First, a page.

Where Is That Second Arrow?
According to the Buddha when we feel pain there are two arrows released. We are unable to avoid the first arrow, pain, however we can avoid the second arrow, our reaction to the pain. Pain in life is inevitable, but our reaction to the pain is controllable. We can choose to accept the pain or we can choose to suffer.
On June 11, 1963 Thich Quang Duc lit himself on fire to protest the religious persecution of the Catholic led government. It is said that he sat without making as sound as his body ignited, and was consumed by fire. What does this have to do with the two arrows? Thich Quang Duc allowed the first arrow to strike, but did not react to the second arrow. He had complete control of the situation. He was the master of his destiny, and quite frankly changed the world forever.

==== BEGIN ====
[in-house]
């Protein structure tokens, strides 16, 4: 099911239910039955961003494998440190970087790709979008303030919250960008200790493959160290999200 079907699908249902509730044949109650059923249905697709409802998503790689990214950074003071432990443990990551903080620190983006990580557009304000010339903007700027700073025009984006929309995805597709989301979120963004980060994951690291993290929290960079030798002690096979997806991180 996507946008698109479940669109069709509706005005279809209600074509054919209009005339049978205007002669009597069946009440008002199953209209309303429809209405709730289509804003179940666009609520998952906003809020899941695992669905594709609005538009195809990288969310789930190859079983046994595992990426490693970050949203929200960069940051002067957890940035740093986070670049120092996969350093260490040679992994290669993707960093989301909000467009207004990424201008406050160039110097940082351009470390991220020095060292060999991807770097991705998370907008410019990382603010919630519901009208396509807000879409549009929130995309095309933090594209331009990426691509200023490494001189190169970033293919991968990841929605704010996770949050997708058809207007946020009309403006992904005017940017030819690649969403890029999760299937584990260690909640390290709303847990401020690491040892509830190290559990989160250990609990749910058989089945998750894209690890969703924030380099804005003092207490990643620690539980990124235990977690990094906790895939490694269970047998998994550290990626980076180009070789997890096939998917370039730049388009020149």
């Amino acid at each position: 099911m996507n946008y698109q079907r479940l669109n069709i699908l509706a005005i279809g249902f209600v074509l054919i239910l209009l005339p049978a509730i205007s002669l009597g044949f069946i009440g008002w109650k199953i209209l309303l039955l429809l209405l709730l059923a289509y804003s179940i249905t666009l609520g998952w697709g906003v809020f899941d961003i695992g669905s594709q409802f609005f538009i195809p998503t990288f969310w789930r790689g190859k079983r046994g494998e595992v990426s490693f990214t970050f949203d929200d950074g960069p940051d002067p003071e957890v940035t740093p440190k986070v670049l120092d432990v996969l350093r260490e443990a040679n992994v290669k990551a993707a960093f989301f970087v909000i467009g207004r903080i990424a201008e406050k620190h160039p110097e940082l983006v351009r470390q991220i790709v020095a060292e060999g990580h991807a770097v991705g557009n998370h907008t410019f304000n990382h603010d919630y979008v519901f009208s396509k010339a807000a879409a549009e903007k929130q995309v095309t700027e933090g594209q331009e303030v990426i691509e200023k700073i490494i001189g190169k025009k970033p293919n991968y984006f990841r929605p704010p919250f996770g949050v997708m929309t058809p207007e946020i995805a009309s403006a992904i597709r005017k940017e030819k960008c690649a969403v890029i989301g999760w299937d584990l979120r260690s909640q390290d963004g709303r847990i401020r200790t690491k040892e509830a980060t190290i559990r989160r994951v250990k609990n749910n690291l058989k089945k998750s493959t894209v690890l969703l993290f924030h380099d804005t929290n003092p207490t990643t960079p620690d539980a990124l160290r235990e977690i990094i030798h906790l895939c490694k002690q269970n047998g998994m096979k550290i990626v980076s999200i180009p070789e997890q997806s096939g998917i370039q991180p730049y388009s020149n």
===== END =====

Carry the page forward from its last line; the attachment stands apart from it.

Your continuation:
We all have ability to control our reactions to painful situations. Mindfulness practice and meditation can be the first steps to removing suffering from our lives. Unless you practice frequently and often this ability can be fleeting. I haven’t been practicing as much lately, and I have been noticing quite the difference in my reactivity. I think it’s time to once again create a daily practice. Even it’s just a few minutes.